La Mamacha Carmen: Magic Symphony of Music, Color and Faith

By 05 September, 2010

Once a year a town leaves reality behind. From July 15th to 18th; streets, squares and corners of Paucartambo are invaded by fantasy characters: masked buffoons that play jokes to anybody who gets in their way, devils which come from purgatory and hell, native warriors of the jungle, creatures running on fire, among others. Magically, people multiply and fill every nook and cranny; drinking, dancing and praying. The usually quiet streets, where the only sound is the murmur of the wind, soon find themselves engulfed by a symphony of drums, bass, cymbals, violins, accordions and trumpets that travel along them, turning corners and climbing up to the balconies, announcing that it’s time to party because the feast of La Mamacha Carmen has begun.

The noise of the cars and the bustle of vendors have gone when our feet land on the bridge Carlos III, a jewel of colonial architecture built by order of King Carlos III of Spain in 1775. To cross this language of masonry is like a gateway to the past. Suddenly you enter into a town with cobblestone streets, white houses, blue balconies and red tiled roofs. Here the colonial age has become eternal. But it is July 15th noon and the rockets and mortars leave in the mind leave little space for reflection. Then the sirens of the fire trucks start to sound and the Maqtas make their appearance clambering aboard trucks or emerging from unexpected places. They are the jokers of the party and are responsible for sharing naughty jokes with the audience. You can find one almost anywhere and accompanying all the other dances. They are easily recognizable by the pink plaster masks with big noses and colorful chullos covering their heads. The excitement has begun!

Bands can be heard here and there and suddenly the hellish court of Saqras appears with colorful costumes inspired by the rays of the sun and zoomorphic faces. On another street Collas arrive singing in honor to the Virgin with a very soulful and yet festive song. Almost at the same time, Qhapaq Chunchos, decorated with the best feathers and most beautiful colours, make their appearance riding horses also dressed for the occasion. These two ethnic groups are the main characters of the feast. Devotion to Mamacha originated in a clash between these two sides. According to tradition, which is often more interesting than history, the Collas (or inhabitants of the Collao) arrived to Paucartambo with a plaster head found in a clay pot, local people saw the Virgin’s head and immediately gave her a wood made body. In gratitude she chose the town as a place of residence and the people from Puno had to resign themselves to go to worship their patron saint once a year to Paucartambo.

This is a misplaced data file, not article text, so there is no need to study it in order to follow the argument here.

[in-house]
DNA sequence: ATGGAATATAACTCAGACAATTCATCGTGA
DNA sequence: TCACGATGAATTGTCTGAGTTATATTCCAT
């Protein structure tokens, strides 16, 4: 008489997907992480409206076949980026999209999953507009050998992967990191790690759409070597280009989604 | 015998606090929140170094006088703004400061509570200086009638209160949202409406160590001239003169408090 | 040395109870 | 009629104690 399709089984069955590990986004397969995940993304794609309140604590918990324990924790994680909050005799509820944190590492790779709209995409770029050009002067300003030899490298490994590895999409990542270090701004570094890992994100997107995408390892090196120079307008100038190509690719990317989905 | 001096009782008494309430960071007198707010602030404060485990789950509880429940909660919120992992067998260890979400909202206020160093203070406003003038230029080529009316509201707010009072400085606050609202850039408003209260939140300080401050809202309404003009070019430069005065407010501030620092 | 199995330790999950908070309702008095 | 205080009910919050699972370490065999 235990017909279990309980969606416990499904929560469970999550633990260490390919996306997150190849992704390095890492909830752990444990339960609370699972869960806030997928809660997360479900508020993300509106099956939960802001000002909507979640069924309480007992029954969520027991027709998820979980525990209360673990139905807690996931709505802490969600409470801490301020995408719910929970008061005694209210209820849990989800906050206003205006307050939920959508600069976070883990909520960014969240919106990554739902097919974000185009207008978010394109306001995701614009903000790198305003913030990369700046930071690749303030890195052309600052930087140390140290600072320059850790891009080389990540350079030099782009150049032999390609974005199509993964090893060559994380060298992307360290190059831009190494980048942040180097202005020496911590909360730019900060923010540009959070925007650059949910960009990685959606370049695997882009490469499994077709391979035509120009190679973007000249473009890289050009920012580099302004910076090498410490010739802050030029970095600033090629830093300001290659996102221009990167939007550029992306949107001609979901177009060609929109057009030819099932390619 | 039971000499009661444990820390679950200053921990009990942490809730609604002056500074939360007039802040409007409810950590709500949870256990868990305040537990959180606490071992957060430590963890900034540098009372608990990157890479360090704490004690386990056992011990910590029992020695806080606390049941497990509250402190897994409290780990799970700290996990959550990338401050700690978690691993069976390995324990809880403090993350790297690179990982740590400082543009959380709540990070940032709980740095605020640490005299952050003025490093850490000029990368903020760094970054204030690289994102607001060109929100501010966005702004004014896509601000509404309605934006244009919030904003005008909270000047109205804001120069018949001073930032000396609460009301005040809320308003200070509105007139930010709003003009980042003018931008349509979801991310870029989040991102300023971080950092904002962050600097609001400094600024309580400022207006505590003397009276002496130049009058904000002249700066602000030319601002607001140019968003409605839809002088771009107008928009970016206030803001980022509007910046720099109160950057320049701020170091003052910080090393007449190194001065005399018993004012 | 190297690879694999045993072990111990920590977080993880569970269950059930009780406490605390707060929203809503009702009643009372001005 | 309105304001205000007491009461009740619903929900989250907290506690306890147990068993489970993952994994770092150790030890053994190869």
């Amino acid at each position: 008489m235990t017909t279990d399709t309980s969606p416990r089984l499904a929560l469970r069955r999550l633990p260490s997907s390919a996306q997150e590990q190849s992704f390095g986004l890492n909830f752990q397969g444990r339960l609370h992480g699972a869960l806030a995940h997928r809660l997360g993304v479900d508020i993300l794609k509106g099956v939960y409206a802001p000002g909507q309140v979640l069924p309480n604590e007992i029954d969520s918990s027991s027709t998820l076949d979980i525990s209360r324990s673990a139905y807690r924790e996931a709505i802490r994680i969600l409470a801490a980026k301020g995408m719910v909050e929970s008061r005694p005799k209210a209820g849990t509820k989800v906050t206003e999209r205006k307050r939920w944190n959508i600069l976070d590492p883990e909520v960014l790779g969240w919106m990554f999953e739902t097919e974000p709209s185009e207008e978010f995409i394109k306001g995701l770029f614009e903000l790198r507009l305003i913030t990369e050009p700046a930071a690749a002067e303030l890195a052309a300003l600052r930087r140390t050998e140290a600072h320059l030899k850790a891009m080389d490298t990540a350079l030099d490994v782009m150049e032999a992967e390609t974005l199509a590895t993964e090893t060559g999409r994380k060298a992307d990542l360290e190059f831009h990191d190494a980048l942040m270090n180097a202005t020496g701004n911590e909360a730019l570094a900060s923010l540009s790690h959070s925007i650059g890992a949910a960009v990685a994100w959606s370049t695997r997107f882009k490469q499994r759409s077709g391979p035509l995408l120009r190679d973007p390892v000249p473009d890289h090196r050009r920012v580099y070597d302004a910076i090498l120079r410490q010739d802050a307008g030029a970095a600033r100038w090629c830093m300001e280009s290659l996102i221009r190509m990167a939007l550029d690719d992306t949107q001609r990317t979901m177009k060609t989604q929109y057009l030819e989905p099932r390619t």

Photo by Alfredo Velarde

All day Collas, Chunchos, Saqras, Negritos, Panaderos, Chukchus, Doctorcitos, Majeños and all other characters dance, play and celebrate around the town. By nightfall, the main square fills with fire. Bonfires burn on the ground and the sky is illuminated with green, red and blue flames that also seem to dance. The music inspires Collas, Chunchos, Saqras and Maqtas to jump over the fire and take with them to any unsuspecting spectator. But Mamacha Carmen is the queen of the feast and all the fun suddenly gives way to a silence as deep as the night of Paucartambo when the prioste with his band of musicians go to the church to offer to the Virgin such a devout and faithful serenade that even the coldest soul joins in.

The party has just begun as the 16th is the main day. Very early in the morning people start to honor their Virgin with masses, processions and chants that Collas as well as Qhapaq Negros offer to their mother. But for Collas singing is not enough and they climb to platforms almost as high as rooftops, throwing toys and fruit to the public, incorporating everyone in the celebration. The music, the laughter and jokes of Maqtas do not fail either. At three o’clock La Mamacha goes out in procession to greet her people and her devotes. Chunchos escort the image while Qhapaq Negros follow the tour with a song that seems to come from the soul itself, and Saqras hide in roofs and balconies.


On the 17th all groups remember their dead partners in the cemetery and dance to please the prisoners outside the jail. A new procession culminates with the blessing of the Virgin from Carlos III Bridge; and he returns her home until next year. The highlight of the celebration and the act expected for everyone is the ceremony called “La Guerrilla”, an allegory of the clash between antisuyanos and qollasuyanos. Qhapaq Chunchos always win and keep the image of their mother for another year. Saqras go out carrying their cars of fire to take those who have fallen to hell. But the party does not end and all the people dance and sing all night.

Peru is a country of living cultures and Peruvian people dance throughout the year but the feast in Paucartambo is unique because of the almost mystical respect for traditions, the emotion that causes in the visitors the devotion to a Virgin which everyone recognizes as a mother and the music that deepens the soul day and night.

Follow Sounds and Colours: Facebook / Twitter / Instagram / Mixcloud / Soundcloud / Bandcamp

Subscribe to the Sounds and Colours Newsletter for regular updates, news and competitions bringing the best of Latin American culture direct to your Inbox.